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Exuberant Plasmocytosis in Bronchoalveolar Lavage Specimen of the First Patient Requiring Extracorporeal Membrane Oxygenation for SARS-CoV-2 in Europe

Open ArchivePublished:March 17, 2020DOI:https://doi.org/10.1016/j.jtho.2020.03.008
      To the Editor:
      The arrival of the coronavirus disease 2019 (COVID-19) epidemic to Europe introduced a new scenario in the differential diagnosis of infectious diseases that pathologists may encounter in cytologic specimens, such as those in bronchoalveolar lavage (BAL). Owing to the urgent turnaround time that the clinical contest of these particular tests requires, we would like to report to clinicians the following peculiar findings, adding them to the previously published list of pathologic findings related to severe acute respiratory syndrome coronavirus 2 (SARS-CoV-2) infection.
      • Tian S.
      • Hu W.
      • Niu L.
      • Liu H.
      • Xu H.
      • Xiao S.Y.
      Pulmonary pathology of early phase 2019 novel coronavirus (COVID-19) pneumonia in two patients with lung cancer [e-pub ahead of print]. J Thorac Oncol.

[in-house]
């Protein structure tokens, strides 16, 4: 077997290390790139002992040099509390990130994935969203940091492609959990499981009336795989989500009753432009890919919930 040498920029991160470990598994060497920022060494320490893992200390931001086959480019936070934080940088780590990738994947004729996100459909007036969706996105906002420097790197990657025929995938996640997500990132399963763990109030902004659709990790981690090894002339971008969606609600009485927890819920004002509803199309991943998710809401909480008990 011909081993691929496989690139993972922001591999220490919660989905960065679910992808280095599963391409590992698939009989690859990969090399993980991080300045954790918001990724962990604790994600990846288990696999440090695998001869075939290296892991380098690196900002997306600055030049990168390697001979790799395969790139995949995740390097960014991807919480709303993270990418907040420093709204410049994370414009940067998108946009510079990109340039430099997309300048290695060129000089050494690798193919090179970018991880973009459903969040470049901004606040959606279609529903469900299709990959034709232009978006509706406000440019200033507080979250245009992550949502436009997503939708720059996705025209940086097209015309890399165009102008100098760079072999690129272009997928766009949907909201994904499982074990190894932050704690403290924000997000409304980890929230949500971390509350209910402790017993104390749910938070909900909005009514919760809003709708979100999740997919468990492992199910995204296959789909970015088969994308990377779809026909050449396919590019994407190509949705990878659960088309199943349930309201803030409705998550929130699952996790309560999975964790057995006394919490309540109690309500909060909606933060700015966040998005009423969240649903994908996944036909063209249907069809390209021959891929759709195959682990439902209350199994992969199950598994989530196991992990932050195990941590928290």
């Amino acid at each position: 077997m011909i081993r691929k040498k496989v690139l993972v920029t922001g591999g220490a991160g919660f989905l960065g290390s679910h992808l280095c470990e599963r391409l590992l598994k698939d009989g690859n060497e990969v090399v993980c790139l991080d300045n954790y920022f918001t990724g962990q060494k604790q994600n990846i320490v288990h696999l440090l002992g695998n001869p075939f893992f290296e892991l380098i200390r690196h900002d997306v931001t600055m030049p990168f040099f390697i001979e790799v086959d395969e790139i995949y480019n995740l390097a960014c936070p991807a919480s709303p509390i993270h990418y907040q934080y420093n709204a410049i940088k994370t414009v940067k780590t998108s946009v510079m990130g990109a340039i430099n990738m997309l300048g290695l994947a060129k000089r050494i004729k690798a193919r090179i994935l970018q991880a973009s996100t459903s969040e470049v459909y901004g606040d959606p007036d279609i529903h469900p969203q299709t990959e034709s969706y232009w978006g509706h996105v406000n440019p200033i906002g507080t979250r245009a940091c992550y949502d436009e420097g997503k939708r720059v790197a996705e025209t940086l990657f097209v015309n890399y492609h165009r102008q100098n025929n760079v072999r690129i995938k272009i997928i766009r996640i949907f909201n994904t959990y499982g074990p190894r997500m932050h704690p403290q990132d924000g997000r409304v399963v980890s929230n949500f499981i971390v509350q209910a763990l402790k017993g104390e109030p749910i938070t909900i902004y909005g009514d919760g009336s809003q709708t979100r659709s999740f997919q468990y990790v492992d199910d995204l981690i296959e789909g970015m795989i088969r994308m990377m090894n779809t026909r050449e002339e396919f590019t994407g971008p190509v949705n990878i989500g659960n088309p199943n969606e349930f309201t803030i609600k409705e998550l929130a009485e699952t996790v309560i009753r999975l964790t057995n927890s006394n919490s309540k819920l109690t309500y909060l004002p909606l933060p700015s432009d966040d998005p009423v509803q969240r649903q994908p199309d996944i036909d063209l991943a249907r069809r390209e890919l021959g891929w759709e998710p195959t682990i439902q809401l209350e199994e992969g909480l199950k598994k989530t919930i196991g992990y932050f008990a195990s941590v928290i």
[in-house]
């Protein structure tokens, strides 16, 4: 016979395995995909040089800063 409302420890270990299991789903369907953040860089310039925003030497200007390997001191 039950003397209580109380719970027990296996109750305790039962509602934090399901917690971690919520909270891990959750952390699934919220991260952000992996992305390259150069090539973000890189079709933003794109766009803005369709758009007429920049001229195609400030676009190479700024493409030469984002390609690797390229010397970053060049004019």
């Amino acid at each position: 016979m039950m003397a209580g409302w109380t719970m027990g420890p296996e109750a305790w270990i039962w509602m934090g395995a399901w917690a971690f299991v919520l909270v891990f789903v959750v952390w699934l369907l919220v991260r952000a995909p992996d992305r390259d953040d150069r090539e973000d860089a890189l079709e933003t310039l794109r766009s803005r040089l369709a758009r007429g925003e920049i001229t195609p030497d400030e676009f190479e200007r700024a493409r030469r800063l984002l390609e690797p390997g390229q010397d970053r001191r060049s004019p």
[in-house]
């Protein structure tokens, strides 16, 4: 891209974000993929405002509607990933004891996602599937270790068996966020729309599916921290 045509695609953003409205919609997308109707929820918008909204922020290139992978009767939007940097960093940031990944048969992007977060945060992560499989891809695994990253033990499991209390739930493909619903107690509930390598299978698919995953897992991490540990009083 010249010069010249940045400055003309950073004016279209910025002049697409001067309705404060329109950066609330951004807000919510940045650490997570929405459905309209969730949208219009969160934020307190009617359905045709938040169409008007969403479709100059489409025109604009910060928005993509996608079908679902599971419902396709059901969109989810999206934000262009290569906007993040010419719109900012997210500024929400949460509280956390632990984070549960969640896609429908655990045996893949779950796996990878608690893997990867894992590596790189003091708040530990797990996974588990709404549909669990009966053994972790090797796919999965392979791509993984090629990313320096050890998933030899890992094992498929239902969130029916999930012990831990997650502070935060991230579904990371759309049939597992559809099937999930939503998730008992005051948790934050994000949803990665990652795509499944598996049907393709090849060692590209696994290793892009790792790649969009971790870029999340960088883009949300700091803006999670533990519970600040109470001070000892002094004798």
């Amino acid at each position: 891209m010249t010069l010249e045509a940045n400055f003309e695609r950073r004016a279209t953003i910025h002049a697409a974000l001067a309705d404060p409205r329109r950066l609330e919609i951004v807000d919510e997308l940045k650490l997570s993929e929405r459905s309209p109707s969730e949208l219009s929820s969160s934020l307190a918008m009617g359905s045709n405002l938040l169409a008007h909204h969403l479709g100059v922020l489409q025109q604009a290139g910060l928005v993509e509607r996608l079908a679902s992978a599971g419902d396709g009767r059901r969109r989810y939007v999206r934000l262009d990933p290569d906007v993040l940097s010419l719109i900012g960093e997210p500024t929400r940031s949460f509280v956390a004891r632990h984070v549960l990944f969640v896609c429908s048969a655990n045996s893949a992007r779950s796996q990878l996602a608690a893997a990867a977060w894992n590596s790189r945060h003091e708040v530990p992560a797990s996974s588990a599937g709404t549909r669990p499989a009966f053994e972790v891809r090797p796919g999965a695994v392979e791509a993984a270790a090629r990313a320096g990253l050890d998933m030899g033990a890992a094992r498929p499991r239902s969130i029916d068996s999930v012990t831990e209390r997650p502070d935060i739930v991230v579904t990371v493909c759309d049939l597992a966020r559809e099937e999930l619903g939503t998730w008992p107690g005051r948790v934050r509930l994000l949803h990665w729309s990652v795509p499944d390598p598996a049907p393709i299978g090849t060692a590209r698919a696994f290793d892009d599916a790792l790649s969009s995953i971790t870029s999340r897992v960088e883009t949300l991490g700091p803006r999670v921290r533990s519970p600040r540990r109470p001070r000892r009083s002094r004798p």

On February 17, a 66-year-old male patient presented to the emergency department of a hospital in the north of Italy with a 2-day history of fatigue and fever. He had no respiratory symptoms, and his chest radiograph result was negative. The day after, he progressively developed respiratory distress and hypoxia, and a new chest radiograph image revealed bilateral infiltrates. After a failed noninvasive ventilation trial, he was sedated and endotracheally intubated. Computed tomography scan images revealed bilateral consolidation with ground-glass attenuation in the nondependent areas. Progressive worsening of hypoxemia (up to 47 mm Hg of the ratio of partial pressure of arterial oxygen to fraction of inspired oxygen) was also observed in the patient. Our Extracorporeal Membrane Oxygenation team was called to retrieve the patient. The patient was transferred to our institution after starting venovenous extracorporeal support. Real-time polymerase chain reaction on BAL specimen revealed positivity for SARS-CoV-2. The BAL specimen was sent for pathologic examination as well (Fig. 1A). The fluid was cytospinned and stained by May-Grünwald-Giemsa, Papanicolaou, and Perls (Prussian blue) methods. A cell block was produced for immunohistochemical staining (CD3, CD138, CD20, and kappa and lambda immunoglobulin light chains on a Dako Omnis platform, Glostrup, Denmark). The morphologic analysis revealed fibrino-hematic material with scattered alveolar macrophages and a predominantly large number of activated plasma cells (CD138+, Fig.1C,D) with occasional plasmablastic features, admixed with T lymphocytes (CD3+) and scattered B cells (CD20+). Desquamated pneumocytes, multinucleated syncytial cells, and hyaline material were not appreciated; however, occasional alveolar macrophages revealing nuclear clearing or intranuclear cytopathic inclusions attributable to SARS-CoV-2 were easily found (Fig. 1B). Common morphologic features of viral infection include cytomegaly, syncytia formation, and intracytoplasmic and intranuclear inclusions, but different viruses (adenovirus, respiratory syncytial virus, influenza, parainfluenza, herpes simplex virus, cytomegalovirus, varicella-zoster virus, and measles) may cause overlapping cytomorphologic changes.